3. Avoid the sweets, stick with treats. Consider all of the desserts prepared during the holidays, many of which contain chocolate and other toxic ingredients to our pets. Keep your pet’s noses out of the batter and focused on a treat of their own such as a made-for-pet chew bone or a Kong toy.
  4. Guard the garbage. Even if your pet isn’t one to snoop through the trash, the tasty smells of freshly cooked food can be very tempting, so make sure the garbage is properly tied up to avoid your pet reaching any dangerous items or making a mess of the festivities.
  5. Eat, drink, and be merry. With all of the hustle and bustle of the holidays, make sure your pet has fresh water, food of their own and quiet time away from the excitement to ensure they aren’t overwhelmed by the festivities.

If you have any questions about keeping your pet comfortable during the holidays, contact your local veterinarian.

Why all the Feline Wellness Talk?

Quote

Feline Wellness Exam

“Each veterinarian’s primary goal is to allow your pet to have the best quality of life feasible for as long as possible.”

As the practice of medicine, both human and veterinary, has evolved over time, physicians increasingly share a philosophy of promoting wellness. But what does wellness really mean? This mindset of wellness and prevention means that doctors are looking to provide care for their patients before the worst has already happened, and put into play supportive measures that can delay, if not completely prevent the onset of illness and disease, especially those related to aging and the environment states Bush Animal Hospital in Eugene, OR. Each veterinarian’s primary goal is to allow your pet to have the best quality of life feasible for as long as possible . The tools a veterinarian has available to achieve this can range from simple regular routine examinations and vaccinations to more complex nutritional and pharmaceutical support.  Wellness examinations do not necessarily mean that your pet is going to be subjected to a barrage of complicated medical tests and treatments.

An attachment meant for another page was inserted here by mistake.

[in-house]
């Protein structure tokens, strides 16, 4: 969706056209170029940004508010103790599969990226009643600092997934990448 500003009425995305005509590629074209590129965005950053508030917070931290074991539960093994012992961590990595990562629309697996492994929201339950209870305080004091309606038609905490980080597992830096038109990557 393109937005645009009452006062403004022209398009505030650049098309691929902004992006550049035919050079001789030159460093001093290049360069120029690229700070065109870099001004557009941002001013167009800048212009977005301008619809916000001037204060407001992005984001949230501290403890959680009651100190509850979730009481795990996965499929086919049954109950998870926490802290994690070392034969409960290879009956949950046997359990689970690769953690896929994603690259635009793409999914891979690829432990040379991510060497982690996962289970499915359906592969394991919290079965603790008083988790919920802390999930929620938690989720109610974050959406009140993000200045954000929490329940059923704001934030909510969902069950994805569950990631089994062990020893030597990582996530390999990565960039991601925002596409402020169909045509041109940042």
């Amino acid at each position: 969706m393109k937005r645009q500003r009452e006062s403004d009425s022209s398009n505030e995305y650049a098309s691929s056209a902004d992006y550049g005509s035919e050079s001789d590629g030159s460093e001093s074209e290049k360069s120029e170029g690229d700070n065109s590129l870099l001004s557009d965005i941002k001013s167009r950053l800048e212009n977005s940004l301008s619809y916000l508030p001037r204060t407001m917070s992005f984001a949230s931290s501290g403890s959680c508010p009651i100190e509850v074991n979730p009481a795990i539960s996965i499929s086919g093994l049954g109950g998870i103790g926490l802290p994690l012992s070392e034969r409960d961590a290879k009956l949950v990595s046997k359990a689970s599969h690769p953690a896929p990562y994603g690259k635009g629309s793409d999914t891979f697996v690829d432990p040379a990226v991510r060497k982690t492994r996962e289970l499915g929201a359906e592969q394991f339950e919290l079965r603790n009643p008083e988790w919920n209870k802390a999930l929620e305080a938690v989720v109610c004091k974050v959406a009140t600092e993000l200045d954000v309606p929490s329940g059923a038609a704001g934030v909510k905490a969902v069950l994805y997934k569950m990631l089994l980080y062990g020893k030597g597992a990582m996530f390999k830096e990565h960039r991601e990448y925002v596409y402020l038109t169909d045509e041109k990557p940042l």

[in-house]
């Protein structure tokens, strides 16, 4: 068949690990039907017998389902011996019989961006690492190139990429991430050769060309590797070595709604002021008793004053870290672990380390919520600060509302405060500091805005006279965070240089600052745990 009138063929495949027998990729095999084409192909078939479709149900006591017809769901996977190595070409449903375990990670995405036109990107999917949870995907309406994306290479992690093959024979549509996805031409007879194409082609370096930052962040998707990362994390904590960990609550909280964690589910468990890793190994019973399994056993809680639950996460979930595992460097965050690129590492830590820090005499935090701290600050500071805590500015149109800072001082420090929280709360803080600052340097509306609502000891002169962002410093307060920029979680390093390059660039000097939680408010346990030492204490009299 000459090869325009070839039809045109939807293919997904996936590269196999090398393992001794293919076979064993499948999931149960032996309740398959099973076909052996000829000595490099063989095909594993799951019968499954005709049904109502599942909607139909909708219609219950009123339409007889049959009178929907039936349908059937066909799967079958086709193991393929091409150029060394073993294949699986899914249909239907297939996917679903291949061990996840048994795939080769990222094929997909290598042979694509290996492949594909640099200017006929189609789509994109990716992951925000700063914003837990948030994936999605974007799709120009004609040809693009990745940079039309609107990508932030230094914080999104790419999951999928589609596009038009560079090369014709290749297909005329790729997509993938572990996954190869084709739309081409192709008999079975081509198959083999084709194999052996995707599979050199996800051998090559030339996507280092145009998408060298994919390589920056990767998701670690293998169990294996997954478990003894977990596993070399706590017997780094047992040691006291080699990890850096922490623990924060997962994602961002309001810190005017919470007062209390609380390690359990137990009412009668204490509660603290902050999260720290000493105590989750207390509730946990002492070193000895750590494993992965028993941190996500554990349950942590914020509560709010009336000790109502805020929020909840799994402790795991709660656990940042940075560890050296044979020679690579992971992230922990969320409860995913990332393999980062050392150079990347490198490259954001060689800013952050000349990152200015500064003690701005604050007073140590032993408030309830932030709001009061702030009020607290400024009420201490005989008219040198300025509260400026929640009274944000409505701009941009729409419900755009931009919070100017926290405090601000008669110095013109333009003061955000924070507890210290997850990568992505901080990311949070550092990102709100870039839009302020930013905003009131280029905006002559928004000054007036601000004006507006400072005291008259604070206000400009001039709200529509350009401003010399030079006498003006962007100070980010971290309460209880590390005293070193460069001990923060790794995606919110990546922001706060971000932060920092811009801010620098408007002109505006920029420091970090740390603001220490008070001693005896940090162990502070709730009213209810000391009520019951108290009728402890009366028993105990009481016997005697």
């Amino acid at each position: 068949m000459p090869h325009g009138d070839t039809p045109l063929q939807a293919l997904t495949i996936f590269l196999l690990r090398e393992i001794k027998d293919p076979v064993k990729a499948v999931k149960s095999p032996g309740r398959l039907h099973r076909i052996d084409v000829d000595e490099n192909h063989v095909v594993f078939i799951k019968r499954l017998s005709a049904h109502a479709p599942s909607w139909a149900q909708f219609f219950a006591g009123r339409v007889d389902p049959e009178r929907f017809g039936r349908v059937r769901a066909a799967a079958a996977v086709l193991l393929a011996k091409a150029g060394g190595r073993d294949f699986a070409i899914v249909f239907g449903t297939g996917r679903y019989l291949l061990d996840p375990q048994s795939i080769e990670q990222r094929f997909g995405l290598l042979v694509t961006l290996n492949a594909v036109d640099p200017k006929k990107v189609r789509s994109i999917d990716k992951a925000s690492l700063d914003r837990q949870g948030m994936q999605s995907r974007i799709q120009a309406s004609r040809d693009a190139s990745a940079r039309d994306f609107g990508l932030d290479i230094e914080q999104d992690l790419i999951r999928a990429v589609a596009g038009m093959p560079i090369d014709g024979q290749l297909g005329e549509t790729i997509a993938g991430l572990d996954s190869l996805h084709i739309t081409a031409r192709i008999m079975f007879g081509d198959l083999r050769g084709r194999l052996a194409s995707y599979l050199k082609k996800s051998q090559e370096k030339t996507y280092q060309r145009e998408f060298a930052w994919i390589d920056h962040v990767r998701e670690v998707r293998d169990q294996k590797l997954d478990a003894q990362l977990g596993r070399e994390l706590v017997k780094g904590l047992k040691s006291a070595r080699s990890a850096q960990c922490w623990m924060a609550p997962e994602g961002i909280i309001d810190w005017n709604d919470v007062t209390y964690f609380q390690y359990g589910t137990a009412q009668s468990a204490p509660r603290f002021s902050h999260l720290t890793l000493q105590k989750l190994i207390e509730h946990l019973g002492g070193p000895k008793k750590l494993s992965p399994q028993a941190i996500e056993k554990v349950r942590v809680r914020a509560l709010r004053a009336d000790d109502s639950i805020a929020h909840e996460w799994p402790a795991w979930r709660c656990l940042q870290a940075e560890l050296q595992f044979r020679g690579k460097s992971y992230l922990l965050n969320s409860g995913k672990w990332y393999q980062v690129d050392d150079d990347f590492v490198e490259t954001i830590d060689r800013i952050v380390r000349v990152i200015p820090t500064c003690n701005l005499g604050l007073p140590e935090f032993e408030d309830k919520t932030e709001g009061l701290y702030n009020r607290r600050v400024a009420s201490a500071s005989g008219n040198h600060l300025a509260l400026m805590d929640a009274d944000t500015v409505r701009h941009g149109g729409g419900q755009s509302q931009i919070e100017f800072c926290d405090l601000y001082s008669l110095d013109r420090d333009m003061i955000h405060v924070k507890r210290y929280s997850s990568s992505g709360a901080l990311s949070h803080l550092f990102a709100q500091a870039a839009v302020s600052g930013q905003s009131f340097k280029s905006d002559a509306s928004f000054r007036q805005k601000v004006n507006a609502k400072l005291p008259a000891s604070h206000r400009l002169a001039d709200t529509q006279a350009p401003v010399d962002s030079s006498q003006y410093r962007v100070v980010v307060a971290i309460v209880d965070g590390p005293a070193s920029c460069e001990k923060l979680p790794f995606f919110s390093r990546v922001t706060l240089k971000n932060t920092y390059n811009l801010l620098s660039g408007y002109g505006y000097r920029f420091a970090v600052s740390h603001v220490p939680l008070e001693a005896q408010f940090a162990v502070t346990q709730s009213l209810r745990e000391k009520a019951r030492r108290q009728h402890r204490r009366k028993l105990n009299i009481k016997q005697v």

Some animals may need close monitoring of blood work, x-rays or other tests or many pets benefit simply from being physically examined, having their heart and lungs listened to and their general health assessed. Thus preventing a health issue from developing undetected. A general health assessment before surgery can help prevent complications and assure a speedy recovery. Ask your veterinarian for guidance in developing a plan for your cats health care to give you as many years as possible with your cat companions.

What is Feline Diabetes?

According to a study performed by Purina, Diabetes is a very common disease in cats affecting up to 2% of the feline population in the United States.  This disease occurs when the pancreas fails to produce enough insulin, resulting in high blood sugar.  Richard Henderson, DVM of Gavelston Vets in Gavelston, TX warns that if left untreated, many other health problems can occur which can result in blindness, kidney damage, muscle weakness, and urinary tract infections.  Diabetic cats often require daily insulin shots at home, and frequent trips to the veterinarian for blood sugar tests and monitoring.

The increasing number of diabetic cats in today’s society is a result of sedentary indoor life styles and free-choice feeding, ending in an epidemic of obese felines.  There is also research that, for many cats, the carbohydrates in dry cat food cannot be used for energy, and is easily converted into stored fat.  For this reason, feeding canned cat foods that are high in protein anPicture2d low in carbohydrates can be fed to aid in weight loss and prevention of diabetes.